Dartmouth has a warm welcome for visitors
Su Carroll discovers the caring community in the popular waterside town of Dartmouth...
What exactly do you know about Dartmouth?
Pretty town in the South Hams, overlooked by the Royal Naval College Britannia; home to a popular regatta; gourmet destination for foodies and alongside a beautiful river.
All of these things are true, but the town of Dartmouth has all the demeanour of a small, friendly village, where people say "hello" with a smile and all look out for each other.
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It is no coincidence that there is a thriving and caring community in Dartmouth. It's the place where the bookshop, due to close when the owner retired, was saved by the community's cash and a core of volunteers to work there.
It also has The Flavel Arts Centre, paid for by grants and donations and again heavily supported by volunteers.
And to further prove the point, there's the charity Dartmouth Caring which is committed to helping the elderly and vulnerable of Dartmouth and the surrounding villages such as Dittisham, Stoke Fleming, Blackawton and Strete.
No wonder everyone looks happy and friendly as you walk around Dartmouth, popping into the shops or stopping for a coffee in one of the lovely cafes.
So it comes as no surprise that the town was devastated when fire destroyed historic buildings in Fairfax Place, in the heart of Dartmouth, in 2010.
The businesses, takeaway, restaurant and residential flats above in the Grade I-listed building – regarded as being of national importance – were almost reduced to rubble.
But this is Dartmouth, remember, and before long more than £10,000 had been raised to help the people who had lost their homes.
Now this former 17th-century merchant's house has been painstakingly restored to its former glory, following over £1 million of works.
It hasn't just been a question of putting back walls and a roof. A complex operation involving teams of archaeologists, master builders and craftsmen has lovingly recreated the building inside and out.
Today the building welcomes guests with its richly carved and moulded frieze, where cherubs' heads peek out from twisting foliage, populated by musicians, soldiers and monsters' heads.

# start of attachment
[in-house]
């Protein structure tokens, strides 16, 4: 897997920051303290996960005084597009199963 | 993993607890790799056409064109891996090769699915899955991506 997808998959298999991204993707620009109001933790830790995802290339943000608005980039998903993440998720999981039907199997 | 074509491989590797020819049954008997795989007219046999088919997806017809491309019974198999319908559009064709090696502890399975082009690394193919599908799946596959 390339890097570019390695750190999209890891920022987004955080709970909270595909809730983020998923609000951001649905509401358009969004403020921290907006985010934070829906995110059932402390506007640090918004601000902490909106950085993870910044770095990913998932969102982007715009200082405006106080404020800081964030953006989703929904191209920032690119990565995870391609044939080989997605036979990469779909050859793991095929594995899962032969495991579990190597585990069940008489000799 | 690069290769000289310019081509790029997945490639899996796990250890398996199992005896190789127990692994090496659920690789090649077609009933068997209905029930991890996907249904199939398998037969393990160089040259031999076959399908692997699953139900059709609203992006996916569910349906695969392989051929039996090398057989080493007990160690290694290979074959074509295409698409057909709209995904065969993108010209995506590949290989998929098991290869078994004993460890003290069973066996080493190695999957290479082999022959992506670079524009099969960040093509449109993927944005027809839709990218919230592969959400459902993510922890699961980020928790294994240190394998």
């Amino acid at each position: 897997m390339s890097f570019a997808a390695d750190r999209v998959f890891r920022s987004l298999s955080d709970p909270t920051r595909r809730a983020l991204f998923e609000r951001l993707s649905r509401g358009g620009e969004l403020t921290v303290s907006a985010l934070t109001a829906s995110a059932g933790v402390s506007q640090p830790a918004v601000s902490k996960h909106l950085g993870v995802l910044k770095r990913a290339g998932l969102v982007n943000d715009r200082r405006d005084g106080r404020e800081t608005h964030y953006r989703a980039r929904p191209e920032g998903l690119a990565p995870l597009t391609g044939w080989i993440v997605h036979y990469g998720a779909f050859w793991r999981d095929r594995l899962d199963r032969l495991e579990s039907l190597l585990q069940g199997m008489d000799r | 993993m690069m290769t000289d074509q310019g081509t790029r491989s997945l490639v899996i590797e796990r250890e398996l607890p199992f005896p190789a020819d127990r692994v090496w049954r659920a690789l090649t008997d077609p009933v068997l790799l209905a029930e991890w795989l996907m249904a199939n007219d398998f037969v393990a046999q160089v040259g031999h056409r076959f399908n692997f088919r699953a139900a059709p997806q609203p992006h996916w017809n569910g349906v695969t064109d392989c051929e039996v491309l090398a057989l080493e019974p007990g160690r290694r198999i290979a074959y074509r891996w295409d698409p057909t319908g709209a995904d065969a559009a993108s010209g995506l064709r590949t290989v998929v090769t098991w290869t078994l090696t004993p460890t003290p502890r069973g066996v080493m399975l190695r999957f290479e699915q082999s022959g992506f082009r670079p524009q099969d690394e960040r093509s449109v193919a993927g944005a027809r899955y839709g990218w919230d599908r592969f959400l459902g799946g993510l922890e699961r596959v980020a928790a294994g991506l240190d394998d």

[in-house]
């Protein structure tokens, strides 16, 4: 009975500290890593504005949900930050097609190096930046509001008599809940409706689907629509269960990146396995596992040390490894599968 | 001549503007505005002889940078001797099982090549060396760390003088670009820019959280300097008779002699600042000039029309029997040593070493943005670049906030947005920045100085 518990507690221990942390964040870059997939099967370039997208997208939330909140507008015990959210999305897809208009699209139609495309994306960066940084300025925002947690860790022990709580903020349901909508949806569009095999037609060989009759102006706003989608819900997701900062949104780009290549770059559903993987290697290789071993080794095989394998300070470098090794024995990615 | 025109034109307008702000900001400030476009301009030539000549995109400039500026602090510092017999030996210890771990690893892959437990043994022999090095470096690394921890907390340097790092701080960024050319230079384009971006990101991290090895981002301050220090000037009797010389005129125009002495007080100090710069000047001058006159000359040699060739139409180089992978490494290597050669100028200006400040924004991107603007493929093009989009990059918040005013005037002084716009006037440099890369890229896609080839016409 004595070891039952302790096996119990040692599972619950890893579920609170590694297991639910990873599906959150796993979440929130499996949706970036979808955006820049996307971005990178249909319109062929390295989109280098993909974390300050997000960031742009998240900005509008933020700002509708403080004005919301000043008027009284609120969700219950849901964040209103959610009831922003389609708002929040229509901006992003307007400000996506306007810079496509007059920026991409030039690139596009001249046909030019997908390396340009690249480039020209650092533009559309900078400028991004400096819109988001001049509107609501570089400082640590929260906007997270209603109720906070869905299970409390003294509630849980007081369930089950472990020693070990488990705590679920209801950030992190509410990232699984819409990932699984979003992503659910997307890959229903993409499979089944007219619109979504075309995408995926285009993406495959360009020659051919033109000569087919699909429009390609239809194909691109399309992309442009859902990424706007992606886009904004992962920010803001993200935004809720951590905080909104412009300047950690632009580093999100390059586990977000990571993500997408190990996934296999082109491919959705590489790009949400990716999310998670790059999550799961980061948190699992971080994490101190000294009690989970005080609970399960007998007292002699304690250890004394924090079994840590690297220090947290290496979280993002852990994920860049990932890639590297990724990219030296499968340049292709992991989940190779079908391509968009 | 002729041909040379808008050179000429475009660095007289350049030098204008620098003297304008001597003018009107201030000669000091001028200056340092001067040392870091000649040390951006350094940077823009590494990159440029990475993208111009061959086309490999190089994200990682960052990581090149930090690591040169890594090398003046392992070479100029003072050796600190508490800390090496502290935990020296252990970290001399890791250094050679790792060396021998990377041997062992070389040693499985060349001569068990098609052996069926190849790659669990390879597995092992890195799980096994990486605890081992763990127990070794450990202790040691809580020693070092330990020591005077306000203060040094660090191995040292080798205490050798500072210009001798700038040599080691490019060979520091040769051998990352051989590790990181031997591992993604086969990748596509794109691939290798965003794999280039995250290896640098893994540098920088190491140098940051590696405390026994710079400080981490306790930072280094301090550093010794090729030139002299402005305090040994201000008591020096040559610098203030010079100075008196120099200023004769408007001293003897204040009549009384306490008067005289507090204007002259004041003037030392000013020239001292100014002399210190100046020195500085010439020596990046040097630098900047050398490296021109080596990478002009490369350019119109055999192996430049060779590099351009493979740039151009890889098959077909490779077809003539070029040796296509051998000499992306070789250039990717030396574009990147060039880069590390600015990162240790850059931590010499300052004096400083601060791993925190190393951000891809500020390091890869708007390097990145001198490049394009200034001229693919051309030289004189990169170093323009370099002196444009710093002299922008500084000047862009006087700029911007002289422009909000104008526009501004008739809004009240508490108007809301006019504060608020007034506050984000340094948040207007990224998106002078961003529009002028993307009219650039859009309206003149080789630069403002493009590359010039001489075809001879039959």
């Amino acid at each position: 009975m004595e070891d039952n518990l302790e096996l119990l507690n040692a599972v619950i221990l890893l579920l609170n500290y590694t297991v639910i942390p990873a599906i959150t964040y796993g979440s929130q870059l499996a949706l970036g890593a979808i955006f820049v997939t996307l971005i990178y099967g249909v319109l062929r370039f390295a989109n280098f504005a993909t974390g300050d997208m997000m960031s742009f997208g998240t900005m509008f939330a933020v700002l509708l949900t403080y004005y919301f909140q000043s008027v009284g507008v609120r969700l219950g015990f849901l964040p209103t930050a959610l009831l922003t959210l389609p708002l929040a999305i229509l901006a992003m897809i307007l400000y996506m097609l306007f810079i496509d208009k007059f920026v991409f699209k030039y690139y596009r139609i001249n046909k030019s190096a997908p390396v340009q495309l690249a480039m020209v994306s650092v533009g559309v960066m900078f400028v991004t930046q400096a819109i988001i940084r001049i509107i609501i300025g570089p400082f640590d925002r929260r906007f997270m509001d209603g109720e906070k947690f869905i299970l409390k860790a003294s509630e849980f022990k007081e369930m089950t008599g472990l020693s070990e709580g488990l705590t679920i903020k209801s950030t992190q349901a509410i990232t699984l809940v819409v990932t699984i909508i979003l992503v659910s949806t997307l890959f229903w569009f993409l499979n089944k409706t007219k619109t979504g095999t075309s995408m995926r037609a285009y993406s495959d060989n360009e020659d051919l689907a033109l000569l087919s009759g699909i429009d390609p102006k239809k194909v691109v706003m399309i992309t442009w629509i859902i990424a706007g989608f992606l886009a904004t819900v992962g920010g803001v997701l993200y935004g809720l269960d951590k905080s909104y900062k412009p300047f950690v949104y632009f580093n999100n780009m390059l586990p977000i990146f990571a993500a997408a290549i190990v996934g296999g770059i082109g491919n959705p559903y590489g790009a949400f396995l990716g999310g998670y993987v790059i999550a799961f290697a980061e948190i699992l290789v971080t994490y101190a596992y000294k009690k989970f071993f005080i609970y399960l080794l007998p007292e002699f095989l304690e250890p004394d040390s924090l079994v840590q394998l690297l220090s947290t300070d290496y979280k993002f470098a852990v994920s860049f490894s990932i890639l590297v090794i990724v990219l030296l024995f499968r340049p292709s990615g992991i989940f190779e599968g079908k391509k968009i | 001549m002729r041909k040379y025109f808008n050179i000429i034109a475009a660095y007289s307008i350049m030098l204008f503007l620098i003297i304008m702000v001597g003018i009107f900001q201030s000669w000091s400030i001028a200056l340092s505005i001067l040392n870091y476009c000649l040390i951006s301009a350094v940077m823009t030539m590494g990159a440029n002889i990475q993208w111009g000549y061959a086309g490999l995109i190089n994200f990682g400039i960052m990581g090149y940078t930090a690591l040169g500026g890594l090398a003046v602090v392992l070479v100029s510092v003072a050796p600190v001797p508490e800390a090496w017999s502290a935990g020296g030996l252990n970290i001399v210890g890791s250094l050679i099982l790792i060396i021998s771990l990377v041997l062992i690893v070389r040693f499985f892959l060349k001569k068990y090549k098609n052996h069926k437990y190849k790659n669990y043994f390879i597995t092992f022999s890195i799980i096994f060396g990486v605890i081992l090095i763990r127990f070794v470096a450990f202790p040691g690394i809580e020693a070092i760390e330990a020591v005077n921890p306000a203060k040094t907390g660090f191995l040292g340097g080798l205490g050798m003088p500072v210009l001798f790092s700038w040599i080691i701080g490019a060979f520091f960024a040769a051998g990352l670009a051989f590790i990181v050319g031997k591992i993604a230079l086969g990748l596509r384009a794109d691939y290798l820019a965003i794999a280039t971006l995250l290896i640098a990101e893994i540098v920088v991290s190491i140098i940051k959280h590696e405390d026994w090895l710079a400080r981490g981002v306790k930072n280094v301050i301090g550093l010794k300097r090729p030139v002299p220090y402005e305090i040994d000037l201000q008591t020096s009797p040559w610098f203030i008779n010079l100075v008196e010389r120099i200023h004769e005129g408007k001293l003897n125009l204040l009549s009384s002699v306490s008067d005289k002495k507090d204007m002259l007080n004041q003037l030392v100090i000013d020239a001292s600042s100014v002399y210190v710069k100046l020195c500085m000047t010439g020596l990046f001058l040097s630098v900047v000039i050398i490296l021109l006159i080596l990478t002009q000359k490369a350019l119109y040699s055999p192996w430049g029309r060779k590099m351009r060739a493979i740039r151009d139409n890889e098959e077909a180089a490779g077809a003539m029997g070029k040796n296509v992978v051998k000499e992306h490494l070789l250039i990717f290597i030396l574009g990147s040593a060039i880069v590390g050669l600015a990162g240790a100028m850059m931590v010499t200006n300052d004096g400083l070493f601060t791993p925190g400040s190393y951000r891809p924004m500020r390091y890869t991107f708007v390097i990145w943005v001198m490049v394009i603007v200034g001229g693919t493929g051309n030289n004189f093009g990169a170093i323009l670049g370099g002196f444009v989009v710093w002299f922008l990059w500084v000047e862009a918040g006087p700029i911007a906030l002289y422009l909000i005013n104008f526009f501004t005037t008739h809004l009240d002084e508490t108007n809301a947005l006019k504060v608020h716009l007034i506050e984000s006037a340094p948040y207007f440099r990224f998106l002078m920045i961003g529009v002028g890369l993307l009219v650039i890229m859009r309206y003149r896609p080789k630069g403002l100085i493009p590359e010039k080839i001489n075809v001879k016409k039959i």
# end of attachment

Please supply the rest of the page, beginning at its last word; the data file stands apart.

Inside the historic interior is authentically reproduced but the building now houses two chic and contemporary apartments with the very latest in comfort and entertainment.
On the first floor, Merchants Rest shows off the many significant original features, including one of the finest examples of a Charles I plaster ceilings in the country, festooned with cherubs and intricate mouldings.
On the two upper floors, Merchants Rise has an historic fireplace, plank and muntin screening, and mullion windows that still bear the charred scars from the flames that nearly destroyed the building.
We visited during Dartmouth's Royal Regatta week, during which the apartments had been opened to allow local people have a look at the restoration work.
On Saturday morning I overheard a conversation in the street below between two residents, bursting with pride at the way the building had been restored and the quality of the work.
Regatta week is one of the highlights of the Dartmouth calendar (and, wouldn't you know it, a great charity fundraising opportunity). Fantastic air displays included the ever-popular Red Arrows and appearances by a Lancaster and a Tornado. There were fireworks and music and lots to see and do.
Away from the Regatta, we headed for the water and a wonderful river cruise which takes in Bayards Cove, Kingswear and Dartmouth Castles, offers great views of Britannia Royal Naval College, Dittisham, Sir Walter Raleigh's Boathouse, Greenway Quay and the estate of the late Dame Agatha Christie.
Full marks for the fun and informative commentary onboard (even if some of the jokes sounded as if they may have come from Sir Walter Raleigh himself).
It's a lovely way to see the area and a relaxing hour or so on the river. At £8.50 for adults (£7.50 concessions) they are great value. There are other cruises which offer stop-off points or combine with rail services.
When you are in Dartmouth, you are spoilt for choice with lovely lifestyle shops, galleries, art shops and, of course, the Community Bookshop.
You must try and get a table for brunch at the renowned Alf Resco and visit The Grill Room at The Royal Castle Hotel, which overlooks the river and combines delicious food with... well, the familiar Dartmouth friendly welcome.